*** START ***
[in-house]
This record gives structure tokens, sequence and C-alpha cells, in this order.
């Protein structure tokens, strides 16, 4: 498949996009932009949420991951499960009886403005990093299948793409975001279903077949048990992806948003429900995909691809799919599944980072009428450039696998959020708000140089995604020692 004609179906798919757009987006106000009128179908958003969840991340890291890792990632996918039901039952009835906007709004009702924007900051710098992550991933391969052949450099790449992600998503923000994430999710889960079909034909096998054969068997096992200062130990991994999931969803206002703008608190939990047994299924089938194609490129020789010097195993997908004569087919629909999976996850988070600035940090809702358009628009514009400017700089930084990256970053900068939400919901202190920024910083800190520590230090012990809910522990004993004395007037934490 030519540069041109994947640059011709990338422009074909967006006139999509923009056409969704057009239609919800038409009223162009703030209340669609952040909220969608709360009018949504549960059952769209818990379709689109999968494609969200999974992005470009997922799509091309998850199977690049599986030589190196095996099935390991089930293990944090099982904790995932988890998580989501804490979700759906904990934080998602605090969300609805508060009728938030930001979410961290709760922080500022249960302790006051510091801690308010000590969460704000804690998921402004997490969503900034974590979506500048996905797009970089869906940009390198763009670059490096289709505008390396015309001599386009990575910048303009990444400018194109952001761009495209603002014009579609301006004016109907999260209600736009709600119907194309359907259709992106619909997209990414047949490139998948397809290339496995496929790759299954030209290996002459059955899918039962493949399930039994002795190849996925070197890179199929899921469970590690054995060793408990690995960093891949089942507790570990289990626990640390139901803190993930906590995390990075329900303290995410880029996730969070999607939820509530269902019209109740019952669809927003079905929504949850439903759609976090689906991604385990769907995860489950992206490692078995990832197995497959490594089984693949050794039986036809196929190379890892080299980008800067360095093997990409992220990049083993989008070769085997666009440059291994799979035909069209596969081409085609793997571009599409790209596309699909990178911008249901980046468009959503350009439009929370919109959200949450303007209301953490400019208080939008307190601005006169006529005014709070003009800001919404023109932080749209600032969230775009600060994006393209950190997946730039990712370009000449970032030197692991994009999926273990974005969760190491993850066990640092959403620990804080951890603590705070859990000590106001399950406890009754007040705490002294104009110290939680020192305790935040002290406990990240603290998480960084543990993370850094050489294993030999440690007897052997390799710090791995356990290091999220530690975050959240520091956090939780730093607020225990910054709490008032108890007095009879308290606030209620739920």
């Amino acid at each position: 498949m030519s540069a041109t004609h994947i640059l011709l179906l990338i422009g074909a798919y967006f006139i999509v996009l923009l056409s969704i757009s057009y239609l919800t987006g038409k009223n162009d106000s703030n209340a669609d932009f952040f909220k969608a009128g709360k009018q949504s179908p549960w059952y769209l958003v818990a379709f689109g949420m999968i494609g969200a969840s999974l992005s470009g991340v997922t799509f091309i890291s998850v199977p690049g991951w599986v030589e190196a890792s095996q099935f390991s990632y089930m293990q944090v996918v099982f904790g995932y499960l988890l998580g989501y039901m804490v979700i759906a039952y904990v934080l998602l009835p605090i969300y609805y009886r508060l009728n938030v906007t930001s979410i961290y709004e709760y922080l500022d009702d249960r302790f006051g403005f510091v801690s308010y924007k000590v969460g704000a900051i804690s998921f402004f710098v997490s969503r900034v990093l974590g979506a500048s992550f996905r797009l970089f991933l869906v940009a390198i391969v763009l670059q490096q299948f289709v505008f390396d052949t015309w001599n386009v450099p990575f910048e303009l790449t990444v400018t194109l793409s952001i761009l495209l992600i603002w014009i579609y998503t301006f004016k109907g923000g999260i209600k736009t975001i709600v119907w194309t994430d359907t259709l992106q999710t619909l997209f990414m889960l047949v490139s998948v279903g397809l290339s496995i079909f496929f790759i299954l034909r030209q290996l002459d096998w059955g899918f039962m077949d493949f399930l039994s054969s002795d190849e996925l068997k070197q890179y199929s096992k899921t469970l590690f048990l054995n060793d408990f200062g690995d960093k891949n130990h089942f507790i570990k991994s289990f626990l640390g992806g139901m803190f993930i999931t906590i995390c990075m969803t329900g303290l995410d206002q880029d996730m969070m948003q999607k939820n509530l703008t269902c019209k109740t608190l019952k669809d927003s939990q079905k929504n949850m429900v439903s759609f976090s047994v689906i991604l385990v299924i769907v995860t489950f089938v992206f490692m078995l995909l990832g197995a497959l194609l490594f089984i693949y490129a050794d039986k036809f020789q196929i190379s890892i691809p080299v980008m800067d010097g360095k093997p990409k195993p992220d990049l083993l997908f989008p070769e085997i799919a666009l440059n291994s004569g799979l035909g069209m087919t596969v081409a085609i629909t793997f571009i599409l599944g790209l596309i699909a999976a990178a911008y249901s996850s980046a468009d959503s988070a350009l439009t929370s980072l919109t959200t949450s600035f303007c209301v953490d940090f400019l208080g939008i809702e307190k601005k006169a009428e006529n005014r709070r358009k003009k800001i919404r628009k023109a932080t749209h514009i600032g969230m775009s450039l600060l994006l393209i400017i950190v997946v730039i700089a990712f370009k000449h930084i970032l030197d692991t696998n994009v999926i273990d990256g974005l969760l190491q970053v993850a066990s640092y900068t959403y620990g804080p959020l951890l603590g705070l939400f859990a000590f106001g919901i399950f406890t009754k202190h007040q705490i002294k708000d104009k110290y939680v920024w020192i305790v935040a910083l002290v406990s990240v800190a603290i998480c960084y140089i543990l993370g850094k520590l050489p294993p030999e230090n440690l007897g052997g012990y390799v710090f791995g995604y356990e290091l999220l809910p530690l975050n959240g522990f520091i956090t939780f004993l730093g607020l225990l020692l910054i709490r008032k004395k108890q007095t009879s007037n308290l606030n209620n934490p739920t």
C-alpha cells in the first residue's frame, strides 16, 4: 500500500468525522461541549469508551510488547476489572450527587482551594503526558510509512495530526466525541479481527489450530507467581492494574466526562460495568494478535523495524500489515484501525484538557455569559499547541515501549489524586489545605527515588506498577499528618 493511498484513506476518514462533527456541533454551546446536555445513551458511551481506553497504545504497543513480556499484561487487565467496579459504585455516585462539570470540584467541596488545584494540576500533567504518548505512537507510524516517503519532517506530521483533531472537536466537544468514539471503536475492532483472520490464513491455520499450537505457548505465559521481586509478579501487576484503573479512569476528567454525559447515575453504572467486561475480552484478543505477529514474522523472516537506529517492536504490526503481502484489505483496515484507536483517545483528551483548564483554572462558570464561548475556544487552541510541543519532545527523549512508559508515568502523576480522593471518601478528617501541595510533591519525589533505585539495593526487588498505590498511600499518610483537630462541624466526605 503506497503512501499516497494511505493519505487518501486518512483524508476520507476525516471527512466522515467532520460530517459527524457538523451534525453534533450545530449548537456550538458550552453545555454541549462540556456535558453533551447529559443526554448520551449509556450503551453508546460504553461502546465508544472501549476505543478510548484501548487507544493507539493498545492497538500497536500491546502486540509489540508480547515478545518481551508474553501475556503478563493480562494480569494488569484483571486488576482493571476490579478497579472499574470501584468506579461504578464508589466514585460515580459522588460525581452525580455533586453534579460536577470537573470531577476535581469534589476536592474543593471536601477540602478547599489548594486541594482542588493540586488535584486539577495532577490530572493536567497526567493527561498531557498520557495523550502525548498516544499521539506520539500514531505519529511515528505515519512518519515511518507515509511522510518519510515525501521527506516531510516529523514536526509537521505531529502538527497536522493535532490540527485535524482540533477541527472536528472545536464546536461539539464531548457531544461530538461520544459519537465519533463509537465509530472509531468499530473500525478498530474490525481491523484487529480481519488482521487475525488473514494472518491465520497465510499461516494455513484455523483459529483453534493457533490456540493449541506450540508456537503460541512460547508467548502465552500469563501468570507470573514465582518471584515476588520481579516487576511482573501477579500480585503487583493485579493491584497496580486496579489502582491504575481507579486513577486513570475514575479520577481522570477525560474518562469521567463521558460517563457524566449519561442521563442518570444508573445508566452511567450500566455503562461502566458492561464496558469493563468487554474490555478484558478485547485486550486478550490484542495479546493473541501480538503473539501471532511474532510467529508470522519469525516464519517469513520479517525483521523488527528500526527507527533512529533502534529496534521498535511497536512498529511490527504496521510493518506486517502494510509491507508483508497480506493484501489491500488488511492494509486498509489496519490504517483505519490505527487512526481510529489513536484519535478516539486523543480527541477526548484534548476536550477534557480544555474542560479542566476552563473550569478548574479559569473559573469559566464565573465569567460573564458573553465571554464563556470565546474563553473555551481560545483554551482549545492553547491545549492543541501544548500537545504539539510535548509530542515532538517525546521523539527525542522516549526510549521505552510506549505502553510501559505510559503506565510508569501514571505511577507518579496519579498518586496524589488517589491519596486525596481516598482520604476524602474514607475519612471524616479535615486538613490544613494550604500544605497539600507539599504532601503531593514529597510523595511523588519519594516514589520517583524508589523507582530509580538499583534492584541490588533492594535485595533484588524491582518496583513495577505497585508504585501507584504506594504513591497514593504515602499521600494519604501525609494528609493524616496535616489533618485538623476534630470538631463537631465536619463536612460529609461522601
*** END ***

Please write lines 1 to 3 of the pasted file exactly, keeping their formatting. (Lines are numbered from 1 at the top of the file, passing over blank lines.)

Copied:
[in-house]
This record gives structure tokens, sequence and C-alpha cells, in this order.
């Protein structure tokens, strides 16, 4: 498949996009932009949420991951499960009886403005990093299948793409975001279903077949048990992806948003429900995909691809799919599944980072009428450039696998959020708000140089995604020692 004609179906798919757009987006106000009128179908958003969840991340890291890792990632996918039901039952009835906007709004009702924007900051710098992550991933391969052949450099790449992600998503923000994430999710889960079909034909096998054969068997096992200062130990991994999931969803206002703008608190939990047994299924089938194609490129020789010097195993997908004569087919629909999976996850988070600035940090809702358009628009514009400017700089930084990256970053900068939400919901202190920024910083800190520590230090012990809910522990004993004395007037934490 030519540069041109994947640059011709990338422009074909967006006139999509923009056409969704057009239609919800038409009223162009703030209340669609952040909220969608709360009018949504549960059952769209818990379709689109999968494609969200999974992005470009997922799509091309998850199977690049599986030589190196095996099935390991089930293990944090099982904790995932988890998580989501804490979700759906904990934080998602605090969300609805508060009728938030930001979410961290709760922080500022249960302790006051510091801690308010000590969460704000804690998921402004997490969503900034974590979506500048996905797009970089869906940009390198763009670059490096289709505008390396015309001599386009990575910048303009990444400018194109952001761009495209603002014009579609301006004016109907999260209600736009709600119907194309359907259709992106619909997209990414047949490139998948397809290339496995496929790759299954030209290996002459059955899918039962493949399930039994002795190849996925070197890179199929899921469970590690054995060793408990690995960093891949089942507790570990289990626990640390139901803190993930906590995390990075329900303290995410880029996730969070999607939820509530269902019209109740019952669809927003079905929504949850439903759609976090689906991604385990769907995860489950992206490692078995990832197995497959490594089984693949050794039986036809196929190379890892080299980008800067360095093997990409992220990049083993989008070769085997666009440059291994799979035909069209596969081409085609793997571009599409790209596309699909990178911008249901980046468009959503350009439009929370919109959200949450303007209301953490400019208080939008307190601005006169006529005014709070003009800001919404023109932080749209600032969230775009600060994006393209950190997946730039990712370009000449970032030197692991994009999926273990974005969760190491993850066990640092959403620990804080951890603590705070859990000590106001399950406890009754007040705490002294104009110290939680020192305790935040002290406990990240603290998480960084543990993370850094050489294993030999440690007897052997390799710090791995356990290091999220530690975050959240520091956090939780730093607020225990910054709490008032108890007095009879308290606030209620739920």